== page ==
Raymond Sheline was a chemist who worked on the Manhattan Project at Columbia University, Oak Ridge, and Los Alamos. Sheline received his Ph.D. from the University of California at Berkeley in 1949 and was a professor at Florida State University for 48 years. Among other accomplishments, he helped establish a nuclear chemistry lab at the Niels Bohr Institute in Copenhagen and published more than 400 scientific papers. In this lecture, Sheline discusses how he initially joined the Manhattan Project, his work on gaseous diffusion at Columbia University under Nobel Prize winner Harold Urey and how he became a member of the Special Engineer Detachment. He also delves into the history of nuclear physics, providing an overview of key discoveries and personalities including J. Robert Oppenheimer, Enrico Fermi, and Edward Teller.
Robert S. Norris is a senior fellow at the Federation of American Scientists and author of the definitive biography of General Leslie R. Groves, “Racing for the Bomb: General Leslie R. Groves, the Manhattan Project’s Indispensable Man.” In this interview, Norris provides an overview of how the Manhattan Project began, how the project sites were selected, and the role of British scientists in the project. He discusses the fear that many Manhattan Project scientists felt that Germany would develop an atomic bomb first. He explains Groves’ background, why he was the perfect leader for the project, and how he involved industry, especially DuPont, to help with the project. Norris contends that the Manhattan Project was a unique program in American history and would be difficult to replicate today.
Matias A. Zamora is a retired attorney and judge, and a U.S. Army veteran. In this interview, he reflects on his experiences working as a server at Fuller Lodge at Los Alamos during the Manhattan Project. He describes his duties at the lodge and remembers seeing famous scientists, including J. Robert Oppenheimer and Edward Teller. He also recalls how he heard about the bombings of Hiroshima and Nagasaki.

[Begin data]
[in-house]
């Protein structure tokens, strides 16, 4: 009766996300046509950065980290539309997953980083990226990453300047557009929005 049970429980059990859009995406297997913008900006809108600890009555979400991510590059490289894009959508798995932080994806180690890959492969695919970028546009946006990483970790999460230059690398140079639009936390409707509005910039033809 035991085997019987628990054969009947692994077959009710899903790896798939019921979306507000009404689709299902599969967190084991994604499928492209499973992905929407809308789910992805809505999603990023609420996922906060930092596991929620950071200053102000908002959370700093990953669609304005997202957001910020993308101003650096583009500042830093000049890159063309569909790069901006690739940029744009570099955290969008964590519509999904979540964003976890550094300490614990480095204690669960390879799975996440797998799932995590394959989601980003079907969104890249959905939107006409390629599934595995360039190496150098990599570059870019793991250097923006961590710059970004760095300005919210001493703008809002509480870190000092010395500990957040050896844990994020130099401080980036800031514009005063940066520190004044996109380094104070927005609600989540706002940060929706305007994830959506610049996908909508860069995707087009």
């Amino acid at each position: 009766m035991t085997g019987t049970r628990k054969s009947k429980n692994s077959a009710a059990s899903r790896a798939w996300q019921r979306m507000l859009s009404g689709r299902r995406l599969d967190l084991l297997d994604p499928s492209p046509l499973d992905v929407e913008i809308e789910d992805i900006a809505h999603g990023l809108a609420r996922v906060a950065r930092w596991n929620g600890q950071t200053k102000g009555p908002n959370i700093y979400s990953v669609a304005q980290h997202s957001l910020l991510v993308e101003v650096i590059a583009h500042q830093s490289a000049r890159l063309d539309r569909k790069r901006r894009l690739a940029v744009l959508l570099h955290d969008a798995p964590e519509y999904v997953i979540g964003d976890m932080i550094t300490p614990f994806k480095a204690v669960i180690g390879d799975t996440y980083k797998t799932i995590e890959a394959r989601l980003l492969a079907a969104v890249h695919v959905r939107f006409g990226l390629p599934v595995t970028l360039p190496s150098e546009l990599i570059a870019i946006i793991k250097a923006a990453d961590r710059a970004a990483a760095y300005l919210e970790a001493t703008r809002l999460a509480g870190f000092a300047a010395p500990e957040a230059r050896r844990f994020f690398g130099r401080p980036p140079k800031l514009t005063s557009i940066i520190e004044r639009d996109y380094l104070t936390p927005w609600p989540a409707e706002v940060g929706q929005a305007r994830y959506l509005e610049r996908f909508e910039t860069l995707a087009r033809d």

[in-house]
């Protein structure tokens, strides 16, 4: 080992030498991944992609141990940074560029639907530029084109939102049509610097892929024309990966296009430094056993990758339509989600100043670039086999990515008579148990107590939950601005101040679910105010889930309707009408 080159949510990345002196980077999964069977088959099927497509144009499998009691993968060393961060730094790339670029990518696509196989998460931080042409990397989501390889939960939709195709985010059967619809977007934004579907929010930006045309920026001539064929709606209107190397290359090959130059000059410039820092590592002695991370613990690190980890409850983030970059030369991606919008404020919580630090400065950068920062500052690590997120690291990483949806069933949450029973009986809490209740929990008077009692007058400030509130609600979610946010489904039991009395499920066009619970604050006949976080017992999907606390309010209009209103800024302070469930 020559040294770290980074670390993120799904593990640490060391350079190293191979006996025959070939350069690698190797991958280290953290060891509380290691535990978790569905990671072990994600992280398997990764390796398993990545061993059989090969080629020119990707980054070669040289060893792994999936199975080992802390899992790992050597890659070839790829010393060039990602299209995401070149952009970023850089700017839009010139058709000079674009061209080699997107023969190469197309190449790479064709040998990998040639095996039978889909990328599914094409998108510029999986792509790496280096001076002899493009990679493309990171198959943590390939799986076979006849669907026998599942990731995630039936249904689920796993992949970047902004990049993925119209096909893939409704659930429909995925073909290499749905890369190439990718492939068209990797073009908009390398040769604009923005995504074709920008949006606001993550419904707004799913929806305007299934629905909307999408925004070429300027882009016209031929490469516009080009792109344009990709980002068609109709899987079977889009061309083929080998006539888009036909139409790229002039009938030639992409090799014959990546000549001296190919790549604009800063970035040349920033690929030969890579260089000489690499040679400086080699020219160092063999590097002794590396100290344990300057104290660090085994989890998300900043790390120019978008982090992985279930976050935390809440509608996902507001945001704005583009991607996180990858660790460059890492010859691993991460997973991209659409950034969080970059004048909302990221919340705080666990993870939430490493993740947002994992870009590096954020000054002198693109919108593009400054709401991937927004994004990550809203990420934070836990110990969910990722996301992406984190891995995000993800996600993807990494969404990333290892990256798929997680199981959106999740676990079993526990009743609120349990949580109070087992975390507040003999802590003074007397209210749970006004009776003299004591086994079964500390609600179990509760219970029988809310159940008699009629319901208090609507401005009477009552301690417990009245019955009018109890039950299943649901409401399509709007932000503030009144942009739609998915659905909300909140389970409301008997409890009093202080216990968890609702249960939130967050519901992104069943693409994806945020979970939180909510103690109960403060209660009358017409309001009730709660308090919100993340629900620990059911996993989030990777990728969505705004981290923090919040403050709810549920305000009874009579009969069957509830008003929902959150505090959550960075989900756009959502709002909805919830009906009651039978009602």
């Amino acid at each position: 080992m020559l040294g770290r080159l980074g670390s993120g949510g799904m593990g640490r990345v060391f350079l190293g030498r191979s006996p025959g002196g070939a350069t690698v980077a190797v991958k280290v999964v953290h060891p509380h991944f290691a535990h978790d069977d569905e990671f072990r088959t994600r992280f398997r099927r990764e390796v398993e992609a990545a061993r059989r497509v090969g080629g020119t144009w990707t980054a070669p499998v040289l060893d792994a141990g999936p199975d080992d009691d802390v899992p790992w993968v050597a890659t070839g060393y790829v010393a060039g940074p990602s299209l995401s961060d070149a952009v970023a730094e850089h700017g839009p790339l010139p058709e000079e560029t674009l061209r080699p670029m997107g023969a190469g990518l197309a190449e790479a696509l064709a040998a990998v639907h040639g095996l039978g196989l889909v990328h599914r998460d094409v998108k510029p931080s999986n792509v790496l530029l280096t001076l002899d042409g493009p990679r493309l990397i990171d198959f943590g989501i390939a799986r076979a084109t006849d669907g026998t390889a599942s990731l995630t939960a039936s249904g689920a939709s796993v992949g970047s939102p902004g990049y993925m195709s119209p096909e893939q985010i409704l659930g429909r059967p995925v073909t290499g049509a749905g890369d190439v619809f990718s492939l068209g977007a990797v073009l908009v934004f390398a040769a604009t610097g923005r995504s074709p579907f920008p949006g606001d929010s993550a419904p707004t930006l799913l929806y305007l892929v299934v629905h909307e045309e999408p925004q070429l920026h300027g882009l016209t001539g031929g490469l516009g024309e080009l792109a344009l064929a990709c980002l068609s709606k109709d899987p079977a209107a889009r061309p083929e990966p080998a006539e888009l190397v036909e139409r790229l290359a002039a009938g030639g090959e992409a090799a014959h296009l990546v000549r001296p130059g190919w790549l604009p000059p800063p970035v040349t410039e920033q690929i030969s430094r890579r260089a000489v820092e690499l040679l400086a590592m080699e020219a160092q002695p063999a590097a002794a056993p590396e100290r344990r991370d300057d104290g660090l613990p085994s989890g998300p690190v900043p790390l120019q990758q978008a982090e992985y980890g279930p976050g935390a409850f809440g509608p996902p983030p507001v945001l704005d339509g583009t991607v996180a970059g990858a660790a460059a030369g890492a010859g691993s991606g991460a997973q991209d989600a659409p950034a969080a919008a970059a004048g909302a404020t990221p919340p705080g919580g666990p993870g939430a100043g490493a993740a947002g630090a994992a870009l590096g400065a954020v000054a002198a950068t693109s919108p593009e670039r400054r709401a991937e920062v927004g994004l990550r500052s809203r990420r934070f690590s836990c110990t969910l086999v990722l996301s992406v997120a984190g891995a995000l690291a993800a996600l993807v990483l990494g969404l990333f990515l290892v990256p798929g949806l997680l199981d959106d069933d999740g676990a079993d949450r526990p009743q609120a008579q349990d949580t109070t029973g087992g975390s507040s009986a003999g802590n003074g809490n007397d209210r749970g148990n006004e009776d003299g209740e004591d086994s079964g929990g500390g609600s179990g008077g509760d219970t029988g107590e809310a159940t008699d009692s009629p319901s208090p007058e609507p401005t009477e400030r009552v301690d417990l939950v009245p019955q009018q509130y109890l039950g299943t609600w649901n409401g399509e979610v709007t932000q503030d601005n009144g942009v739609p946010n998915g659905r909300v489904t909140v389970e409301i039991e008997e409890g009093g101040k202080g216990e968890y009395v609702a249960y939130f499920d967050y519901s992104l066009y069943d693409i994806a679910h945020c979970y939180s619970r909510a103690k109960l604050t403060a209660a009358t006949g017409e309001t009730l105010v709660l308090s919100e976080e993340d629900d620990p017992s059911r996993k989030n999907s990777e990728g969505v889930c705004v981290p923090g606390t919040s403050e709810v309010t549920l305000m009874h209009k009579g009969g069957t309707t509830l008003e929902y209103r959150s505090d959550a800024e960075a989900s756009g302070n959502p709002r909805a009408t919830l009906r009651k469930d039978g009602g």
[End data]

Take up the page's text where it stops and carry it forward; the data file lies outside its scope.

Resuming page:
In 1943, J. Robert Oppenheimer recruited American physicist Robert Bacher to join the Manhattan Project as head of the experimental physics division at Los Alamos. Bacher went on to direct the bomb physics division at Los Alamos from 1944 to 1945, helping oversee the design of the implosion bomb, known as “Fat Man,” that was dropped on Nagasaki. In this interview, Bacher recalls how the Los Alamos laboratory was forced to shift gears from the gun-type design for the plutonium bomb to the implosion-type method. He also describes his post-war service as a member of the Atomic Energy Commission.
In 1943, J. Robert Oppenheimer recruited American physicist Robert Bacher to join the Manhattan Project as head of the experimental physics division at Los Alamos. Bacher directed the bomb physics division at Los Alamos from 1944 to 1945, helping oversee the design of the implosion bomb, known as “Fat Man,” that was dropped on Nagasaki. In this interview, Bacher recalls the initial conference of Los Alamos laboratory leadership in 1943 and describes Oppenheimer’s relationships with Enrico Fermi and General Leslie Groves. He recounts how Oppenheimer improved as a lecturer, and remembers the excitement caused in the physics community by the development of quantum mechanics and the discovery of the neutron.
Charles Critchfield was a mathematical physicist assigned to work on the development of gun-type fission weapons, and eventually implosion-type weapons, at Los Alamos. He returned to Los Alamos in 1952 to work on the development of the hydrogen bomb. In this interview, Critchfield explores the personalities of his fellow Manhattan Project scientists, including Edward Teller, J. Robert Oppenheimer, and Niels Bohr, as well as their personal and professional conflicts. He also discusses the difficulties he faced first in the design of the atomic bomb, then in the design of the hydrogen bomb, especially regarding the Initiator.